Director Henry Selick is a familiar name for most of us, but even if you don’t recognise his name, you would know his films. Before Wendell & Wild, he directed Coraline, The Nightmare Before Christmas, and James and the Giant Peach. Throw in the fact that Jordan Peele is producing as well as one of the writers on the film, and you would, like me, immediately push this movie to the top of one’s must-watch list for Halloween. While the film is certainly well-made, and the visuals gorgeous, the narrative itself is too busy that it lacks an emotional core.
The protagonist of Wendell & Wild is Kat (Lyric Ross), a 13 year old teenage girl who lost her parents 5 years ago in a tragic car accident. Kat never stopped blaming herself for what happened, and has been bouncing from institution to institution since. She finds herself back in what’s left of Rust Bank, a town she left behind after her parents’ death, going to a Catholic school through a reform program. When she arrives at the school, she discovers newfound powers which earn her the title of Hell Maiden.
Wendell (Keegan Michael-Key) and Wild (Jordan Peele) connect with Kat through a dream, and convince her to free them from hell, in order for them to fulfil their dream of creating their own amusement park. In exchange, they’ll bring her parents back to life. Initially, this is something they lie about and never plan to do. However, by complete accident they learn that the hair cream in their possession can bring the dead back to life. Not fully of course – the dead are merely animated and aren’t exactly living.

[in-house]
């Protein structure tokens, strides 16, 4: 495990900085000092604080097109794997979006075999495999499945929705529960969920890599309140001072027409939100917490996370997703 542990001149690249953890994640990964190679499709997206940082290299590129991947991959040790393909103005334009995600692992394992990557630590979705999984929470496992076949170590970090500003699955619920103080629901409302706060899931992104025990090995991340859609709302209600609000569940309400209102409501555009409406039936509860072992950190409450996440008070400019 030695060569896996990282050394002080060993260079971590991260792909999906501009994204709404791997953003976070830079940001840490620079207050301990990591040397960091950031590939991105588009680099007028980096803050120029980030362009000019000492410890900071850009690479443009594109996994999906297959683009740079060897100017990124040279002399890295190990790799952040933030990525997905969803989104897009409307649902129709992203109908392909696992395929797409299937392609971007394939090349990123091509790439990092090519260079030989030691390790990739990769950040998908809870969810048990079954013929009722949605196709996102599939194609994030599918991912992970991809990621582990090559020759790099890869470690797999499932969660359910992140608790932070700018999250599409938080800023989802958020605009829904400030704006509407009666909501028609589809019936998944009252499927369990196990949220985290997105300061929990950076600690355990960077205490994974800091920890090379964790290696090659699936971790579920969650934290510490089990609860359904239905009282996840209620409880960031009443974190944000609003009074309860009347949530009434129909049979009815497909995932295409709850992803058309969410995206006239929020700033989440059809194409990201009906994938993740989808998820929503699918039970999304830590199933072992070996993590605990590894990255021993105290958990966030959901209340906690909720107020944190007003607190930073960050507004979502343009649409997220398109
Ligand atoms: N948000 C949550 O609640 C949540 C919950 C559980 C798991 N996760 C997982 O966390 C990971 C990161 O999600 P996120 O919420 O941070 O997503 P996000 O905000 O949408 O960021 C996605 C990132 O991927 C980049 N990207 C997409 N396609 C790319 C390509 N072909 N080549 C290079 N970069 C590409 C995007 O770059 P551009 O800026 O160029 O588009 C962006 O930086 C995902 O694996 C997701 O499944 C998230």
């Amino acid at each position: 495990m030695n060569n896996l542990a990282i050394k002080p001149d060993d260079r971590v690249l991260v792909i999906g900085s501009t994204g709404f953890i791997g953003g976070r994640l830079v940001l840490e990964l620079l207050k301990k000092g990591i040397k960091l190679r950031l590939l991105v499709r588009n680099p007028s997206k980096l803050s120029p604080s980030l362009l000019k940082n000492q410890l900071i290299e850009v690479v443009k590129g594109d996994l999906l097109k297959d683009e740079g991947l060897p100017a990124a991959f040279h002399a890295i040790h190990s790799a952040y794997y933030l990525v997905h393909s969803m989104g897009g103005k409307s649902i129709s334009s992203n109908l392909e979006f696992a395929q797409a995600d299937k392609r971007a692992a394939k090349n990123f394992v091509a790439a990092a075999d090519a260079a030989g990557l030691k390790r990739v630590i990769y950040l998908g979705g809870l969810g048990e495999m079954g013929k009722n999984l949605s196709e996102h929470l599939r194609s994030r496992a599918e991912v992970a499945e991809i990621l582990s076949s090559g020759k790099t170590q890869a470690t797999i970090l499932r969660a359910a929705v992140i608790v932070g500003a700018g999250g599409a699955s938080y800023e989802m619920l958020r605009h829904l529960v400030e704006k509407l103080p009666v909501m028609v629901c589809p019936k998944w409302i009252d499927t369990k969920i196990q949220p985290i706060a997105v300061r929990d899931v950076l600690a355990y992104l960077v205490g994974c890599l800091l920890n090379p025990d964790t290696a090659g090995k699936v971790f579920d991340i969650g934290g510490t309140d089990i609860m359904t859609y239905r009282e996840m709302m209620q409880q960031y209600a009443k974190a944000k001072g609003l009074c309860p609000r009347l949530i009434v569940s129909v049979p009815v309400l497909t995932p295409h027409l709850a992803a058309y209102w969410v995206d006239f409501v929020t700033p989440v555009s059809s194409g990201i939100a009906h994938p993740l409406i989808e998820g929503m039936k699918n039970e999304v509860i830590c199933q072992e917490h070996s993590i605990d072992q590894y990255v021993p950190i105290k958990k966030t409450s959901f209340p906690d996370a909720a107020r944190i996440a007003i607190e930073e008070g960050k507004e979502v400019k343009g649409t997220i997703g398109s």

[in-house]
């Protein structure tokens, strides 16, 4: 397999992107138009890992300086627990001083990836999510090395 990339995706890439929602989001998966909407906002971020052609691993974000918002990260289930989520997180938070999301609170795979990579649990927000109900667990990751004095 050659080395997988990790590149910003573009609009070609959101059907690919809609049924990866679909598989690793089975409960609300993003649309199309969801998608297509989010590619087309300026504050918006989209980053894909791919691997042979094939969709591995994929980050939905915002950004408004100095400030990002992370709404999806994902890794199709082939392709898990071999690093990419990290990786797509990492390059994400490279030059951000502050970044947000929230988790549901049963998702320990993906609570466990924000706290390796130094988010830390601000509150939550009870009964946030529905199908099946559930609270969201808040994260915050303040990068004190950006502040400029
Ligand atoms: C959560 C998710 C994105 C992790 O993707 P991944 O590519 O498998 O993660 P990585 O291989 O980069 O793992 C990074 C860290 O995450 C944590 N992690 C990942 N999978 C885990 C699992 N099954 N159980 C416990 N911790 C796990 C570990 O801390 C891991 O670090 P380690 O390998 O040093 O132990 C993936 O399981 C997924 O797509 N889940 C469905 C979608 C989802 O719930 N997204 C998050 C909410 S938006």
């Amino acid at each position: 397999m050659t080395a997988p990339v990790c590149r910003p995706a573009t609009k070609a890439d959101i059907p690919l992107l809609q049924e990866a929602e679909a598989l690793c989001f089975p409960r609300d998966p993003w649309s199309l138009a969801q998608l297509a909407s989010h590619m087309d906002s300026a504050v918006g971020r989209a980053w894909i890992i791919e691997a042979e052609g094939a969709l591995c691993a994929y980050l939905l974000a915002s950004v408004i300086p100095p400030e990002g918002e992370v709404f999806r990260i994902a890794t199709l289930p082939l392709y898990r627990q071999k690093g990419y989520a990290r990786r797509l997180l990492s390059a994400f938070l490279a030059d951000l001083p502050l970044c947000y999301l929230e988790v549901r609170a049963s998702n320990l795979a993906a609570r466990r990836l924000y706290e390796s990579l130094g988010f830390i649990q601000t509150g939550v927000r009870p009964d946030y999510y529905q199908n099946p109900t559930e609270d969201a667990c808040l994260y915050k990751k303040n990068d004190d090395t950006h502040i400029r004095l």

Obviously the demons here are a metaphor for Kat’s personal demons, demons that she has conjured and must now deal with. It’s a bit too on the nose, and there’s even a scene where Kat calls herself a survivor and literally describes how her monsters have made her more powerful. While Peele and Key are fantastic voice actors and generally very funny on their own, there’s nothing particularly humoruous about Wendell and Wild’s shenanigans here. There’s a whole subplot involving the privatisation of prisons going on, and there’s no nuance in the handling of this plot point as well. The film literally (I hate using this word, but this is unfortunately what the film does) spells out why this is bad to the viewers instead of letting the storytelling reflect this in a more meaningful way.
There’s also a corrupt priest (James Hong) and a nun called Sister Helley (Angela Bassett) who used to be a Hell Maiden and can understand what Kat is going through, but has conflict of her own with the school janitor. Kat’s only friend Raúl is a trans boy with an interesting story of his own, but the narrative has too many things going on that we don’t spend much time with him. Their friendship also needed more development, since Raúl is the first person Kat’s allowed herself to get close to since her parents’ death. Everything feels so scattered and disconnected as we hop from plotline to plotline, with flat characters and a protagonist that we’re unable to connect with or feel for despite her very real tragedies.
It’s a shame since the stop-motion is incredible to look at, and the world conjured is very detailed and clearly a labour of love. It feels like a world that may have been better suited as a TV series, so each story could have been properly expanded instead of squeezed into a 105 minute film, resulting in a beautiful film that is more surface than depth.
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The stop-motion artistry of Wendell & Wild is exquisite, but the story leaves much to be desired.
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